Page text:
However, I totally understand that it’s much harder for some other people. For example, I had a friend round the other night and I was trying to explain that as an Aspie (someone with Asperger’s) I don’t really ‘get’ social nuance, and he looked at me and said “I don’t really know what you mean by that”. And that’s not the first time that’s been said to me, because I guess if you do ‘get’ social nuance, you’ve never had to think about it – it’s instinctive for neuro-typicals and a mystery to Autists, so it’s a challenge for either side to articulate it. I know I didn’t explain it very well at the time, but if I had a chance to again, I think my best attempt would be to say:
“It’s the understanding of the unsaid meanings in conversations, the hints, the suggestions, the sarcasm, the flirting etc.– the things that make connections with the other person without them being directly said”
You see, unless it’s really, blatantly obvious – and I do mean neon sign obvious – at least 50% of that stuff will go right past me. As much as I love sarcasm and word play and all that, I really don’t get subtle and I don’t do subtle.
The problem with that, is not just that I can misinterpret other people, it can also mean that how I behave can be totally misinterpreted.
With the opposite sex for example, I have so often been told I was flirting with someone when I genuinely wasn’t intending to – even though everyone around me thought it was obvious. I now realise that that’s because people fascinate me. You know all those movies and cartoons about aliens discovering the human race for the first time and how intriguing they find them and want to know everything about them? That’s basically me. So, a person I haven’t met before or don’t know that well, is fascinating to find out about. So, from the outside what you see is: I take a real interest in what they’re saying, I focus on them, I ask questions, I smile, I joke, I laugh, my body language is probably quite open – how could that possibly be interpreted as flirting??!!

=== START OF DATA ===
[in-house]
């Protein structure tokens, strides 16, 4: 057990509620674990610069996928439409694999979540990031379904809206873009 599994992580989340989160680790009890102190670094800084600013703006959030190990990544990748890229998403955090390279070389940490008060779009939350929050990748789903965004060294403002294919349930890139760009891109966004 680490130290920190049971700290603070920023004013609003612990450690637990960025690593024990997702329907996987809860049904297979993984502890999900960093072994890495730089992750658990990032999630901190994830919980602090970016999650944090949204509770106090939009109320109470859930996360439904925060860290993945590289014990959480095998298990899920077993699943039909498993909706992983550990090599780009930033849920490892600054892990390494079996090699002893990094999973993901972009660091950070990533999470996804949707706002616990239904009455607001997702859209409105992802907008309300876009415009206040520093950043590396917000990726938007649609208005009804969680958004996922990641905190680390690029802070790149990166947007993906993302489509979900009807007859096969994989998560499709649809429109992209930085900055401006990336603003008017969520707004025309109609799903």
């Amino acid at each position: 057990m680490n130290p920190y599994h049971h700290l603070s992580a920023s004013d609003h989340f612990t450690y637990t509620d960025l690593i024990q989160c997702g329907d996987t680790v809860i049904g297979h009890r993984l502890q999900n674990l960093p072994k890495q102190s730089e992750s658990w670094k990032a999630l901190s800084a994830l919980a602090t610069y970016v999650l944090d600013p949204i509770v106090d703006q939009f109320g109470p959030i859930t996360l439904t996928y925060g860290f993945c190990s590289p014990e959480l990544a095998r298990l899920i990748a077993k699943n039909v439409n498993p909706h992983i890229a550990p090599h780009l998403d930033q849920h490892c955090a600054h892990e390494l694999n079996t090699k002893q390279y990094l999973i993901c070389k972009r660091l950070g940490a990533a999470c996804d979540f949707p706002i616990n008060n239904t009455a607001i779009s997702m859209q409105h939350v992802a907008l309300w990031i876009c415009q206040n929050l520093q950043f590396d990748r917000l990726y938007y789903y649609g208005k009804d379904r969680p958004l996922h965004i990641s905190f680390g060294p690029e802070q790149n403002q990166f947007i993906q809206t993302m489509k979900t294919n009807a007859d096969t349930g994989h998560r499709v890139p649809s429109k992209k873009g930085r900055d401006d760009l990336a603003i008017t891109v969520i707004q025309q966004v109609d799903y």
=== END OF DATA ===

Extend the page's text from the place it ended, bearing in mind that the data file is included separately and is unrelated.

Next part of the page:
Yes, of course, in retrospect, I get it – but at the time, not at all! And while that is mostly just funny, it can often be frustrating that men think my level of interest is much greater than it is, because it can mean either they don’t bother to get to know me better because they think I’m too full on, or they pursue me when I really don’t want them to.